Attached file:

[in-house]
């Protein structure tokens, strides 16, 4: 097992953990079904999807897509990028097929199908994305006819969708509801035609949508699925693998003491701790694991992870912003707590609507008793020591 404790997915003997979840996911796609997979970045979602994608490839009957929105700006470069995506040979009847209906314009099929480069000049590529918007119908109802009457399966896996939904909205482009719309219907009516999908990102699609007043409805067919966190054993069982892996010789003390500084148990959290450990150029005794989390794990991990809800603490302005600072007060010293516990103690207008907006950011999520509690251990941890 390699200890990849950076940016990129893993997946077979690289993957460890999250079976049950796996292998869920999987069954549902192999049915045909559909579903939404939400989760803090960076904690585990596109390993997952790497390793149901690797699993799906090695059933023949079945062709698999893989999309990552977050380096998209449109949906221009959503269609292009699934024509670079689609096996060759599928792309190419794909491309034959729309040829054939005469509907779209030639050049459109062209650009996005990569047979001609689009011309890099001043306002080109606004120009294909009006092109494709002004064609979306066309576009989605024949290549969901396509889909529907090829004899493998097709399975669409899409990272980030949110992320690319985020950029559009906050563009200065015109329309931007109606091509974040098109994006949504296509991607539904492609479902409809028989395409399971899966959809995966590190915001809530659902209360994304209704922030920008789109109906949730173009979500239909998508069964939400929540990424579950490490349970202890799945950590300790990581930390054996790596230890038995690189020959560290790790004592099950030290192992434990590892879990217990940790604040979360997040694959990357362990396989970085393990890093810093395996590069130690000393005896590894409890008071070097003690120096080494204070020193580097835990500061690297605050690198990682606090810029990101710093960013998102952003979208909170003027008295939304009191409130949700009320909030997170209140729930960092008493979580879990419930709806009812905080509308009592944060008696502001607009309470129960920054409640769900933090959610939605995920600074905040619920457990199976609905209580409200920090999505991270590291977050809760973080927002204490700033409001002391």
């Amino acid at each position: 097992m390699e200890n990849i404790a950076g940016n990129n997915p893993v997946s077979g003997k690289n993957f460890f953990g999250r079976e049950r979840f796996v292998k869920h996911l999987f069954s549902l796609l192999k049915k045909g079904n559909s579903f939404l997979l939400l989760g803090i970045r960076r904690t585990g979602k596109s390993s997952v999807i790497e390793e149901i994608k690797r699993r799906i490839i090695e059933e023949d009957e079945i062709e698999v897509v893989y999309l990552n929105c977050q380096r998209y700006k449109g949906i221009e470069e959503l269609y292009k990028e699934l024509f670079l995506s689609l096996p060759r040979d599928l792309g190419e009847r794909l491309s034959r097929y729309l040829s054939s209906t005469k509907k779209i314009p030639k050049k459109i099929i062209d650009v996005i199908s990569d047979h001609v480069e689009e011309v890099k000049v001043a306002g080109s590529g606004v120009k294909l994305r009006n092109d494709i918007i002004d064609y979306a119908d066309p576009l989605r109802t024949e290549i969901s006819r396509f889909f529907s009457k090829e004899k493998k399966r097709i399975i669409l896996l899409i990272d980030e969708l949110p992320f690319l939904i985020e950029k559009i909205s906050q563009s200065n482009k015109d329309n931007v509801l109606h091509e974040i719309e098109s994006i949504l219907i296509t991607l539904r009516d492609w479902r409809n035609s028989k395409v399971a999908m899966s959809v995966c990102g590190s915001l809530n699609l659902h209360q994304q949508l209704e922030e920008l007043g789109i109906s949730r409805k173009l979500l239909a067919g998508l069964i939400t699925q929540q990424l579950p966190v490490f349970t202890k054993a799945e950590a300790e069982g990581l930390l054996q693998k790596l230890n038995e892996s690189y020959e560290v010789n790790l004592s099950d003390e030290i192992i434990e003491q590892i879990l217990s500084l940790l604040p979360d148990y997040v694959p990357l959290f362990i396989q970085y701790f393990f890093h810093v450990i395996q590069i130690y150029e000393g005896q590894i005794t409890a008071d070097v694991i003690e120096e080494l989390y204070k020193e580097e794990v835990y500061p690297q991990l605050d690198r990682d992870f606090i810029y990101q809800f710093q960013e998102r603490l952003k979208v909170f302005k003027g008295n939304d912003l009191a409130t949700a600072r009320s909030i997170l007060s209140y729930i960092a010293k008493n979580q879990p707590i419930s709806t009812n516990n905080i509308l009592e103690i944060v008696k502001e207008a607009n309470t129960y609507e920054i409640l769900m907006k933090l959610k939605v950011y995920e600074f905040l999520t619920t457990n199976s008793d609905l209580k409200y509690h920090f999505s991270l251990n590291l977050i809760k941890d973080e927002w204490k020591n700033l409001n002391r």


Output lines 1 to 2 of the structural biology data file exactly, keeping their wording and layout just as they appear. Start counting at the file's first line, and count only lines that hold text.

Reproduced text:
[in-house]
């Protein structure tokens, strides 16, 4: 097992953990079904999807897509990028097929199908994305006819969708509801035609949508699925693998003491701790694991992870912003707590609507008793020591 404790997915003997979840996911796609997979970045979602994608490839009957929105700006470069995506040979009847209906314009099929480069000049590529918007119908109802009457399966896996939904909205482009719309219907009516999908990102699609007043409805067919966190054993069982892996010789003390500084148990959290450990150029005794989390794990991990809800603490302005600072007060010293516990103690207008907006950011999520509690251990941890 390699200890990849950076940016990129893993997946077979690289993957460890999250079976049950796996292998869920999987069954549902192999049915045909559909579903939404939400989760803090960076904690585990596109390993997952790497390793149901690797699993799906090695059933023949079945062709698999893989999309990552977050380096998209449109949906221009959503269609292009699934024509670079689609096996060759599928792309190419794909491309034959729309040829054939005469509907779209030639050049459109062209650009996005990569047979001609689009011309890099001043306002080109606004120009294909009006092109494709002004064609979306066309576009989605024949290549969901396509889909529907090829004899493998097709399975669409899409990272980030949110992320690319985020950029559009906050563009200065015109329309931007109606091509974040098109994006949504296509991607539904492609479902409809028989395409399971899966959809995966590190915001809530659902209360994304209704922030920008789109109906949730173009979500239909998508069964939400929540990424579950490490349970202890799945950590300790990581930390054996790596230890038995690189020959560290790790004592099950030290192992434990590892879990217990940790604040979360997040694959990357362990396989970085393990890093810093395996590069130690000393005896590894409890008071070097003690120096080494204070020193580097835990500061690297605050690198990682606090810029990101710093960013998102952003979208909170003027008295939304009191409130949700009320909030997170209140729930960092008493979580879990419930709806009812905080509308009592944060008696502001607009309470129960920054409640769900933090959610939605995920600074905040619920457990199976609905209580409200920090999505991270590291977050809760973080927002204490700033409001002391």